Two PhD Candidates In Women’s College Turn Out To Be Men

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editors
Three years after permitting two male students to pursue their doctoral work, the Bangalore University is just now realizing it made a mistake.

The University of Bangalore

Usually when men attempt to get admission in women’s college, they get rejected – unless they live in India and have applied at the University of Bangalore.

The prestigious university has recently come under fire for allowing two male students into its PhD program. Both men had been completing their doctoral work from the Smt VHD Central Institute of Home Sciences for the past three years, but the university apparently had no idea about it.

This mistake would have probably gone unnoticed if another man had not applied to the university. As it turns, the management only found out about the error after they were forced to reject another male applicant and came across previous records.

“I don't understand the logic why male students be allowed by B.U.,” Dean of Science M. Ramachandra Swamy told The Times of India. “So, I have asked the varsity for clarification.”

It’s unclear if the admissions were purely coincidental or not, but the university is certainly confused if it should let the students complete their studies.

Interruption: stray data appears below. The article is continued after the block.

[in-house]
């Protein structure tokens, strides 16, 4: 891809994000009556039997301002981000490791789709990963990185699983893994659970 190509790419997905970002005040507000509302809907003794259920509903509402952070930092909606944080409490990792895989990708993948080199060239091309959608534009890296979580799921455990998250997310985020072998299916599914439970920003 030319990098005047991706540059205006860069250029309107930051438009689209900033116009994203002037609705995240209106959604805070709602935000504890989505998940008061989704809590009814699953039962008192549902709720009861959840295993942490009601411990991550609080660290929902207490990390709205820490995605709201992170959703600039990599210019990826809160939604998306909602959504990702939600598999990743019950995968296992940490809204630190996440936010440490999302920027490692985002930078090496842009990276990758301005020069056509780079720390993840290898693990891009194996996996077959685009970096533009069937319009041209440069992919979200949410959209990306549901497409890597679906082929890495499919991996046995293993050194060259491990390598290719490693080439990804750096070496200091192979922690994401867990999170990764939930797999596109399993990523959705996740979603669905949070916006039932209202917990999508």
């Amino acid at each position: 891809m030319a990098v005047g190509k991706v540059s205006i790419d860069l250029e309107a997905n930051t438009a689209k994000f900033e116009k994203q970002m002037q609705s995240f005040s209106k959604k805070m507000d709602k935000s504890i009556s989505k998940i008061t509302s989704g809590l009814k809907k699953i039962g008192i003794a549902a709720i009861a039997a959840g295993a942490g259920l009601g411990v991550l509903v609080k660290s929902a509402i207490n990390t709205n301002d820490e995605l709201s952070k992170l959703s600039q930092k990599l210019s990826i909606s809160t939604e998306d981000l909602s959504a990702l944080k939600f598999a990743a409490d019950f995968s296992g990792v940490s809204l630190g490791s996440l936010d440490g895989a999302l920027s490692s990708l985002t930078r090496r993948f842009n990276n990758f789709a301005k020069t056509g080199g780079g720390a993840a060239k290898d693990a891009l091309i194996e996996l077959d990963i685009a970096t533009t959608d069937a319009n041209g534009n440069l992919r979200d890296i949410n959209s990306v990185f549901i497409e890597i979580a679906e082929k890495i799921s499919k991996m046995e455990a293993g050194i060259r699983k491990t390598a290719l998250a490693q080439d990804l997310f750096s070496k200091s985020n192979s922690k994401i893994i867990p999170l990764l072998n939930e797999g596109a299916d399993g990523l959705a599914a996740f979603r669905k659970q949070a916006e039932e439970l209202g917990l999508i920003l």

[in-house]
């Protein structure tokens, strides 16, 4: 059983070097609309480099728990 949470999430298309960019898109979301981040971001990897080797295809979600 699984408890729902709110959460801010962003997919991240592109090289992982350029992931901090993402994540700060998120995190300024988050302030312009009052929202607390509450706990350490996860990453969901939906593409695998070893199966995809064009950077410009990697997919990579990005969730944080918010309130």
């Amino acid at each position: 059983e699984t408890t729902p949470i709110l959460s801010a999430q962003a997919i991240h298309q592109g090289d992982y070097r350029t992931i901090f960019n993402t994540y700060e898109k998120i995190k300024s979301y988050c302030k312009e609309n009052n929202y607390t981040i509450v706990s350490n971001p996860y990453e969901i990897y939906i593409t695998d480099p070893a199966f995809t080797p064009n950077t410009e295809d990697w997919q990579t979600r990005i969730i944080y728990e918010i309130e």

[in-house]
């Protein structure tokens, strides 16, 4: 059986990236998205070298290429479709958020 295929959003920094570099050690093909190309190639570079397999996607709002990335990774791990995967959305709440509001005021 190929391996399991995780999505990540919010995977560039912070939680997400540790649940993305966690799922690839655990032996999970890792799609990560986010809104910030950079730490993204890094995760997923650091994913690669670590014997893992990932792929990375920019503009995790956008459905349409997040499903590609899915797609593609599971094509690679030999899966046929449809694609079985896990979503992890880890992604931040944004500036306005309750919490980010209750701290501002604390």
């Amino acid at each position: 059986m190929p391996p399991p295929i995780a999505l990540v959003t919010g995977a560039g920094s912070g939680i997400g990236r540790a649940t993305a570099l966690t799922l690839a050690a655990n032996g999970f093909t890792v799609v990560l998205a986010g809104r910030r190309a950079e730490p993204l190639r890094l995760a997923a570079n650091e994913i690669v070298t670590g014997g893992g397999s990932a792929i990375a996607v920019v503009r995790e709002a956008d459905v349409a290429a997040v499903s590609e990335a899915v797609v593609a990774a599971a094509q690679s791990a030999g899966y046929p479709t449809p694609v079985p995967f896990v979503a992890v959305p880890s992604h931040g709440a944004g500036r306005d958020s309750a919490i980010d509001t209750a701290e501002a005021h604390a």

“At the last doctoral meeting, the dean, faculty of Science, had raised the issue, asking how a male student could be admitted to a women's college. As per records, two male candidates have been admitted,” stated the syndicate, the highest decision-making body. “No one from the college is opposing the move. The college chairperson has requested permission to two male candidates, stating they have completed their PhD course work and were submitting the program progress reports on time.”

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Meanwhile, C.S. Shivakumar, one of the male students whose doctoral thesis is based on the impact of walnut consumption on dyslipidemia, hopes he would be able to complete his research at the college.

“I have followed due process and even got certificates from the university for my course work,” he said. “As this is a one-of-its-kind study in the country, I have spent a lot of money and time on the course, which is nearing completion. I hope I won't be punished for something which is not my fault.”

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